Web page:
FBI seeks stolen personal data on 26 million vets
Gonzales, VA secretary say no indication of misuse
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WASHINGTON (CNN) -- Federal agents are trying to recover personal data on more than 26 million U.S. veterans after an apparently random burglary at the home of a computer analyst, Veterans Affairs Secretary Jim Nicholson said Monday.
Burglars made off with a computer disc that contained the veterans' names, Social Security numbers and birth dates during a break-in this month at the home of a department data analyst, Nicholson told reporters.
Nicholson and Attorney General Alberto Gonzales said there was no indication that the information has been misused.
The missing data does not include health records or financial information, the department said. It does include some disability ratings and data on some veterans' spouses. (Watch the implications of the security breach -- 2:23)
Nicholson said the analyst has been placed on administrative leave during the investigation but that no "ulterior motive" is suspected. The analyst is a longtime employee of the department but was not authorized to take the information home, he said.
"He took this home to work with it on a project he was working on, in clear violation of policies and procedures," the secretary said.
Nicholson disclosed few details about the theft, citing an investigation by his department's inspector general and the FBI. But he told CNN earlier, "We think that it wasn't a targeted burglary."
"They weren't after this [data]," he told CNN. "There's a pattern of these kind of burglaries in this neighborhood."
Nicholson said the theft is "disturbing," but that there is no immediate reason for veterans to believe "anything unsavory is going on."
But the missing information could be gold for electronic identity thieves, who operate hundreds of Internet sites where personal information is bought and sold.
"It's a pretty dire situation," said Rutrell Yasin, technology editor of Federal Computer Week, which covers computer and information technology issues in the federal government. "You have to hope that information is not in the hands of people who know what to do with it."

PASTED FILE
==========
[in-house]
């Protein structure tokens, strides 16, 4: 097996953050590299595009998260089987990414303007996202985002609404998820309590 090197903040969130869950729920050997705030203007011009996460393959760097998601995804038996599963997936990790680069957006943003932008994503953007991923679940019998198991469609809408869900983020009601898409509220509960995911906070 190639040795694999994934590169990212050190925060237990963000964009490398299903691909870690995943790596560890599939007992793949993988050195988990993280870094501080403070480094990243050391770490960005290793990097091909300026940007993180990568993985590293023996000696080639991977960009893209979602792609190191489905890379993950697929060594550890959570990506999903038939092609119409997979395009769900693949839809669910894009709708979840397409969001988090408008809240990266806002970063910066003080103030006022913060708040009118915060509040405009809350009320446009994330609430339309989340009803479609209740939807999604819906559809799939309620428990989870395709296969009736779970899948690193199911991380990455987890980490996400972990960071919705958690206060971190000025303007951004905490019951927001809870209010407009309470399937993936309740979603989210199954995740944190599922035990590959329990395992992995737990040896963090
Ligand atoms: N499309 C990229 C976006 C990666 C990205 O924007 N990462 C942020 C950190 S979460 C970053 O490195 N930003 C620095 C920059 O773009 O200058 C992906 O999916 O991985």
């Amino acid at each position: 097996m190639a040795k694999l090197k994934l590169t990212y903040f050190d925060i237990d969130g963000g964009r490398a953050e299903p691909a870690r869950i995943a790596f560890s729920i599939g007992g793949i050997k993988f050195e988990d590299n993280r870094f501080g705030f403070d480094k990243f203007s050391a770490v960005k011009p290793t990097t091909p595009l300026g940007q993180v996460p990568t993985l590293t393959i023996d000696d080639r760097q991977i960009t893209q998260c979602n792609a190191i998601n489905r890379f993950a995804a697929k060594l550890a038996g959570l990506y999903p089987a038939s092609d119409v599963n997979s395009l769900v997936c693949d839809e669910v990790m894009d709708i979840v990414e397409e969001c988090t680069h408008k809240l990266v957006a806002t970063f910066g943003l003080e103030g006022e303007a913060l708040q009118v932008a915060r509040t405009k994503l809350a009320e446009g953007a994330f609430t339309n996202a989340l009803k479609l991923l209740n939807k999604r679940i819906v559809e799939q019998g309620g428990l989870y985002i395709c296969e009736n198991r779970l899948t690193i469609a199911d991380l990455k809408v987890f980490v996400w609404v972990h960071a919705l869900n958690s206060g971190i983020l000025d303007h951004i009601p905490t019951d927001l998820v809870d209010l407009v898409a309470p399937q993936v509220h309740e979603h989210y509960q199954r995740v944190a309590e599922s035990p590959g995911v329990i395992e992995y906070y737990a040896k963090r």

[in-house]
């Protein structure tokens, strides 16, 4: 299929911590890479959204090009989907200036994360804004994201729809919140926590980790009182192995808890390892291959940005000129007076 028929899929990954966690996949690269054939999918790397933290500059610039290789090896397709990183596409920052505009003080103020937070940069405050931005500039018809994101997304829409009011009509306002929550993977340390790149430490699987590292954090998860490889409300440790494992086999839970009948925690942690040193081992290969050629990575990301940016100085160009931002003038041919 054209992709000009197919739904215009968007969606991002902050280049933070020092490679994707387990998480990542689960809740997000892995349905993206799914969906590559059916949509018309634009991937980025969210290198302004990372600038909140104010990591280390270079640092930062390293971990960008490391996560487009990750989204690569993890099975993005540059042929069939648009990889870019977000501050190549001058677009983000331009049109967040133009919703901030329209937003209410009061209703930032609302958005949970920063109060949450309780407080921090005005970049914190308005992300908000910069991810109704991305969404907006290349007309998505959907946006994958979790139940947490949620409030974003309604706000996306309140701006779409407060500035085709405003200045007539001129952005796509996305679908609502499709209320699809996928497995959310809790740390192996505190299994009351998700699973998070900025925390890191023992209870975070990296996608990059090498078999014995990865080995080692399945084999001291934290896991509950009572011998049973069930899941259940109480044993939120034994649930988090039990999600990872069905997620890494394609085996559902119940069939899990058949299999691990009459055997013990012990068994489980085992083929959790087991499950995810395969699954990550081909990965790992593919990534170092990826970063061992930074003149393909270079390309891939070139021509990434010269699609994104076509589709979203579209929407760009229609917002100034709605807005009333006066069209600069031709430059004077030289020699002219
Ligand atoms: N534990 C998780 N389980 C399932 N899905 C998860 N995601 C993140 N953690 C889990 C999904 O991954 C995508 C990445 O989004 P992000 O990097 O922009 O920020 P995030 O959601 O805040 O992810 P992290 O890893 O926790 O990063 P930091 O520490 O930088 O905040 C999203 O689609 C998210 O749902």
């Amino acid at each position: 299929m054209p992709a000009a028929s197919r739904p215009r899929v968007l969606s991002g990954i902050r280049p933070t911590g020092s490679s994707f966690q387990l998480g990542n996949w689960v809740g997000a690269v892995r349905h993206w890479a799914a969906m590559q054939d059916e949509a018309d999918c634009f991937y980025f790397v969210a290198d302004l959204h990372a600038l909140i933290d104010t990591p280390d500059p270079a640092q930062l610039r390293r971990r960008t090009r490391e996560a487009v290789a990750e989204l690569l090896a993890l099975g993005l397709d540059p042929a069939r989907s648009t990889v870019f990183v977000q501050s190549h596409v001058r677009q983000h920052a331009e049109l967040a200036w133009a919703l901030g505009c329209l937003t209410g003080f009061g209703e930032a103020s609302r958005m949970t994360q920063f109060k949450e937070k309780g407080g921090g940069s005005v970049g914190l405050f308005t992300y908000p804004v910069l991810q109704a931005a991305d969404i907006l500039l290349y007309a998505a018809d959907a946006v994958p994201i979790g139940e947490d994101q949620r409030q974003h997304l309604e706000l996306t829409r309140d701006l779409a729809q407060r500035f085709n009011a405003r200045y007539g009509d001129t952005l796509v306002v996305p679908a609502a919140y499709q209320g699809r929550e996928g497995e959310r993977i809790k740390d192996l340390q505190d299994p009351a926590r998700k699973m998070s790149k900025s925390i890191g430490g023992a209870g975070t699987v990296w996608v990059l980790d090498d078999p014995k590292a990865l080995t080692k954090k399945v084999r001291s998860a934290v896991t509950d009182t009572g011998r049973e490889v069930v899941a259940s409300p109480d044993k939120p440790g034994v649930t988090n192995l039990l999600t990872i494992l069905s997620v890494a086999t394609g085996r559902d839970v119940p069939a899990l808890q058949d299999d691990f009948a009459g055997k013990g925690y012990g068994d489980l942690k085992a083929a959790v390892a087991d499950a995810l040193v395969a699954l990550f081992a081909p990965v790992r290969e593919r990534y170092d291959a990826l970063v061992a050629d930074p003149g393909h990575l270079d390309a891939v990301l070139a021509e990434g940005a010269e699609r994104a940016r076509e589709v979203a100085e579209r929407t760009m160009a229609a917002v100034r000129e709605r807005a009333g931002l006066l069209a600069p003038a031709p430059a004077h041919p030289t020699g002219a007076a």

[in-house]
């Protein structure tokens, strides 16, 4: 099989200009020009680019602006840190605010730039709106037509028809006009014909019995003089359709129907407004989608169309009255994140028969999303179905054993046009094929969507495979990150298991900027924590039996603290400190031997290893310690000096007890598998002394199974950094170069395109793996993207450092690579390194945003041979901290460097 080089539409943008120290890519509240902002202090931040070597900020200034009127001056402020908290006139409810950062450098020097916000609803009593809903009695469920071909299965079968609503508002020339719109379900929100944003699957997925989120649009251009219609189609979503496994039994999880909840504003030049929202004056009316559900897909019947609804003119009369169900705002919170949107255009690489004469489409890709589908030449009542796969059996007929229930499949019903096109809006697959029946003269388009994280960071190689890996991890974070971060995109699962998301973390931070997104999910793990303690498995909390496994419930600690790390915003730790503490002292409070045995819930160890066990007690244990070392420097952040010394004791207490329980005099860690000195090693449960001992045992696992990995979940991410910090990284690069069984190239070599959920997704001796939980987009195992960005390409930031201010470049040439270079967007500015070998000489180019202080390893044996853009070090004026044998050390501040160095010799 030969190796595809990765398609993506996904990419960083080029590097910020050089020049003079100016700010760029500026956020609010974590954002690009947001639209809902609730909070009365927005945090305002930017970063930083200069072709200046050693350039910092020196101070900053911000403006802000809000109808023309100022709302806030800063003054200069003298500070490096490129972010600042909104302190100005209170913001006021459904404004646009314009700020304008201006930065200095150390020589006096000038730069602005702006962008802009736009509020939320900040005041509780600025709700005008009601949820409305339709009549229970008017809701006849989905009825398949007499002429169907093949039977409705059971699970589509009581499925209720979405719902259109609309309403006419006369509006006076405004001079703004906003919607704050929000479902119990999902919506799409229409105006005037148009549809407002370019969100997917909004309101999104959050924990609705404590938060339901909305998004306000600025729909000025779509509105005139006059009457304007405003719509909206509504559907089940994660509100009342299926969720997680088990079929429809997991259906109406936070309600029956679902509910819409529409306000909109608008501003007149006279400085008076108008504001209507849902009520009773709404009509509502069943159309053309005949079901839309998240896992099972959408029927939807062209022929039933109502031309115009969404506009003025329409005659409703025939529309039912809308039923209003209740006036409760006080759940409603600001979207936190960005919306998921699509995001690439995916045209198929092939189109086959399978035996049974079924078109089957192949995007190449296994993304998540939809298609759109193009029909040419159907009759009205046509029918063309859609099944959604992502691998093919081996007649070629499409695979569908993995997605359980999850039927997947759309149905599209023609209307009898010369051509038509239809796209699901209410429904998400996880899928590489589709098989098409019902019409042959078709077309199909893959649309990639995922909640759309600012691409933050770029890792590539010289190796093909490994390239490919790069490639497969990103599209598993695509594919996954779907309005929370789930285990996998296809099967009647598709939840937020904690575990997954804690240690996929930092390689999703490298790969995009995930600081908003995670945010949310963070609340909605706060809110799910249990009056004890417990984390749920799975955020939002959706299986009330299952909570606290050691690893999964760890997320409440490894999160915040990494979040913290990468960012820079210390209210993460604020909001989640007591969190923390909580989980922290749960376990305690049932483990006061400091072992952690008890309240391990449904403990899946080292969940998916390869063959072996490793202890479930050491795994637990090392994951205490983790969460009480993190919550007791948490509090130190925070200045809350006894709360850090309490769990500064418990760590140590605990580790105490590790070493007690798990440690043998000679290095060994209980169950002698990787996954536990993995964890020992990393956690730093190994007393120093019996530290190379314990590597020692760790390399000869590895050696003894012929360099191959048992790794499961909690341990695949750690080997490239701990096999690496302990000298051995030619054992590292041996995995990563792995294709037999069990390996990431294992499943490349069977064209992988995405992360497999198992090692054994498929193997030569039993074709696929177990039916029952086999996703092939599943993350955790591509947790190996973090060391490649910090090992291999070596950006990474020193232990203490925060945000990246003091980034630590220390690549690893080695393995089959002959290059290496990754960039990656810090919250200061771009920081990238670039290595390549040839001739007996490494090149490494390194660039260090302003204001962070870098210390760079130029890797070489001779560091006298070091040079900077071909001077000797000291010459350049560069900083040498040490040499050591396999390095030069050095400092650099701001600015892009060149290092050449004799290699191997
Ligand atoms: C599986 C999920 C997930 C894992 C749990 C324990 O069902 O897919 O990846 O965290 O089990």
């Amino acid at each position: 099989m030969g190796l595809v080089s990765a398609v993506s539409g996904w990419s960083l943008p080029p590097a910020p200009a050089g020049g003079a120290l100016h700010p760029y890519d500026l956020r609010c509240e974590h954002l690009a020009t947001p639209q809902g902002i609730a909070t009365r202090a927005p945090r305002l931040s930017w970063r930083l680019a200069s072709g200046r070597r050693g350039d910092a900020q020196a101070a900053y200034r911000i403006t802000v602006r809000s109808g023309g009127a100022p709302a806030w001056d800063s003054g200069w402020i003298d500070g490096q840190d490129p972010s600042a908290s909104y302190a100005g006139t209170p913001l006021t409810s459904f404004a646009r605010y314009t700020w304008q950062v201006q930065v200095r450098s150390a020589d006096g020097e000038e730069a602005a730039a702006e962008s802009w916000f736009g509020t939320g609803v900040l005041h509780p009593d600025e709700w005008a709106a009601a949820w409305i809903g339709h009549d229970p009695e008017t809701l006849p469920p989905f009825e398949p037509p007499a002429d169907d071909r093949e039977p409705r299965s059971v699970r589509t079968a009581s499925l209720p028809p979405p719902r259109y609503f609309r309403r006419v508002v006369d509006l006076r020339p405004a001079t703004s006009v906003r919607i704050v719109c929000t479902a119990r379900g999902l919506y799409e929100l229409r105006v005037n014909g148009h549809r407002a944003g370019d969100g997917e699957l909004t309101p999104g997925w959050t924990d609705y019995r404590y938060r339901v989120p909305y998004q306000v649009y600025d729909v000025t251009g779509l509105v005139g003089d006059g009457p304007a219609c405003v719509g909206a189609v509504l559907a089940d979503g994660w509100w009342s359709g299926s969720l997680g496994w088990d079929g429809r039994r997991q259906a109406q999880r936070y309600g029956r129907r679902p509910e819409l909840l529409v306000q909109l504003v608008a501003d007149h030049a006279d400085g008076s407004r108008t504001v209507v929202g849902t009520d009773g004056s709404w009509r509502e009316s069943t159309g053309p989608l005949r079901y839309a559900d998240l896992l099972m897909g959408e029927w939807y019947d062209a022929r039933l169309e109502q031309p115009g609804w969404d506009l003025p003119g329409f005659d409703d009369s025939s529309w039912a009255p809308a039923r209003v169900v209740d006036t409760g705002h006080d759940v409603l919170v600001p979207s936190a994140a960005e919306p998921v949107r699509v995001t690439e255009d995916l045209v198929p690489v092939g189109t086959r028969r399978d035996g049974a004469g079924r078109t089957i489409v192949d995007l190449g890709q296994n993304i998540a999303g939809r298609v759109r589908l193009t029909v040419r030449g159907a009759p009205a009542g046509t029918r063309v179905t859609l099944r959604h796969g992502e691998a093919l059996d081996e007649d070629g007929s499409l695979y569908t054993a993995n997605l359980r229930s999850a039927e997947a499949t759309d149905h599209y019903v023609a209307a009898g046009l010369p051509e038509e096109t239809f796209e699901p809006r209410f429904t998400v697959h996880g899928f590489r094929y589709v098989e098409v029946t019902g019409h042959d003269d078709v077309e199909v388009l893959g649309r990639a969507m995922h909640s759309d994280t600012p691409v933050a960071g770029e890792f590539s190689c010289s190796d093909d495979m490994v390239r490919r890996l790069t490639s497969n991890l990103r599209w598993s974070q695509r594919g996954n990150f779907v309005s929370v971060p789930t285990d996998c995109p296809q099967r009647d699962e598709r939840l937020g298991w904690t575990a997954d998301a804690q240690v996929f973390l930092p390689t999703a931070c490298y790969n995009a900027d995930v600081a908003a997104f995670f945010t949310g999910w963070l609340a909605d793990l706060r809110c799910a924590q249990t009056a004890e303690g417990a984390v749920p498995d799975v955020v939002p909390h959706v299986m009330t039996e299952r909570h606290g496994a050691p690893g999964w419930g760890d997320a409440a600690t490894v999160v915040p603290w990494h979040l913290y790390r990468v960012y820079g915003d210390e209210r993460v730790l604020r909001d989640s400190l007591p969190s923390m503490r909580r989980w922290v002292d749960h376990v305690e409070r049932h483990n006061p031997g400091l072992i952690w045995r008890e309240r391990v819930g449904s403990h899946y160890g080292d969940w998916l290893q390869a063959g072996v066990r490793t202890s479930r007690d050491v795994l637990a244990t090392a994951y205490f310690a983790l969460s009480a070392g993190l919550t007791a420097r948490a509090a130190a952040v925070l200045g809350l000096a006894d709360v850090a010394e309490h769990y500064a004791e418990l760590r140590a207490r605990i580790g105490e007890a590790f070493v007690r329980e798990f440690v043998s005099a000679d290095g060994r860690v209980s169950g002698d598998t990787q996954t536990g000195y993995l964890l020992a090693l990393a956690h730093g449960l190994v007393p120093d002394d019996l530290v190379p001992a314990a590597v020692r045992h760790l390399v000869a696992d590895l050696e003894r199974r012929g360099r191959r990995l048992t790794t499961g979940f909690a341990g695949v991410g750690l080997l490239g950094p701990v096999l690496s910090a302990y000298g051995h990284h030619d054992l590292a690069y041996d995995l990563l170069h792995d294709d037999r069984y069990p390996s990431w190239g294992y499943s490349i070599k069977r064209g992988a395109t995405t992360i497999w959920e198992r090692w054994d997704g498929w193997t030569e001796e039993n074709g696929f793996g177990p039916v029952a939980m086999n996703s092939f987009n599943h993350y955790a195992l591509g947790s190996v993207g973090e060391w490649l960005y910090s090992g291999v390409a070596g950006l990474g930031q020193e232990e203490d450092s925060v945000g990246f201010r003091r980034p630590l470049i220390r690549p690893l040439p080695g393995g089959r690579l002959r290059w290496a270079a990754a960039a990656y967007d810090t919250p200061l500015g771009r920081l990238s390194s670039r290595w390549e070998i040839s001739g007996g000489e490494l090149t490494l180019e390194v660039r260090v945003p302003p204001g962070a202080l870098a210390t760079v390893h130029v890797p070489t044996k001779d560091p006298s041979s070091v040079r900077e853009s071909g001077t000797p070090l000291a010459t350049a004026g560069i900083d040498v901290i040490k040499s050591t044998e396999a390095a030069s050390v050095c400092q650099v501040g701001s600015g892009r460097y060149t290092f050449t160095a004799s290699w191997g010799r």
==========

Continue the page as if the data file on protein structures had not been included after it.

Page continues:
Yasin said the incident should be a wake-up call to federal agencies.
"They should certainly have the necessary security on their computers, secure communications links that would protect personal data," Yasin told CNN.
Gonzales and Deborah Platt Majoras, the chairwoman of the Federal Trade Commission, lead the Bush administration's identity theft task force. Gonzales vowed federal prosecutors would have "zero tolerance" for anyone implicated in trafficking in veterans' personal data.
"We have no reason to believe at this time that the identity of these veterans have been compromised," he said. "But we feel an obligation to alert veterans so that they can take the appropriate steps to protect this information."
The VA sent a letter to veterans informing them of the stolen data. Anyone with questions can contact the agency at 1-800-333-4636 or through the federal government's Web portal, www.firstgov.gov.
The FBI said its Baltimore, Maryland, field office is investigating the incident, and Gonzales said the bureau was working in conjunction with local authorities.
Nicholson vowed to take steps to ensure such a mistake is not repeated, including mandatory security training in the next month for all employees with access to private information.
Several members of Congress expressed concerns about the incident.
Sen. Larry Craig, chairman of the Veterans Affairs Committee, said Monday that all veterans should be "vigilant" in monitoring their own financial information for suspicious activity.
"I've got to ask -- and certainly I have to ask it of not only the VA but all of government -- why can a data analyst take all of this information home?" the Idaho Republican told CNN. "That's a breach of security -- in today's concern about ID theft -- that is huge.
"Of course, I think it awakened the secretary to the vulnerability within his own organization, and that's true, I would guess, across government," he said.
Craig said authorities were still not certain whether the burglary was targeted or random, and he promised hearings "at the appropriate time."
"This is something now that really deserves our overview and a review by all of government as it relates to this kind of information and how it is being handled," he said.
Rep. Steve Buyer, Craig's counterpart in the House, said he is "deeply concerned" by the stolen data.
"I expect VA's inspector general and the FBI to work closely together so that we can identify and eliminate the flaws that allowed this leak and prosecute any criminal acts," the Indiana Republican said in a written statement.
"I know that VA is taking steps to notify veterans and provide help on consumer identity protection. The committee will examine this incident in the context of previous data compromises, to ensure that veterans' information is safeguarded," he said.
CNN's Terry Frieden and Marsha Walton contributed to this report.
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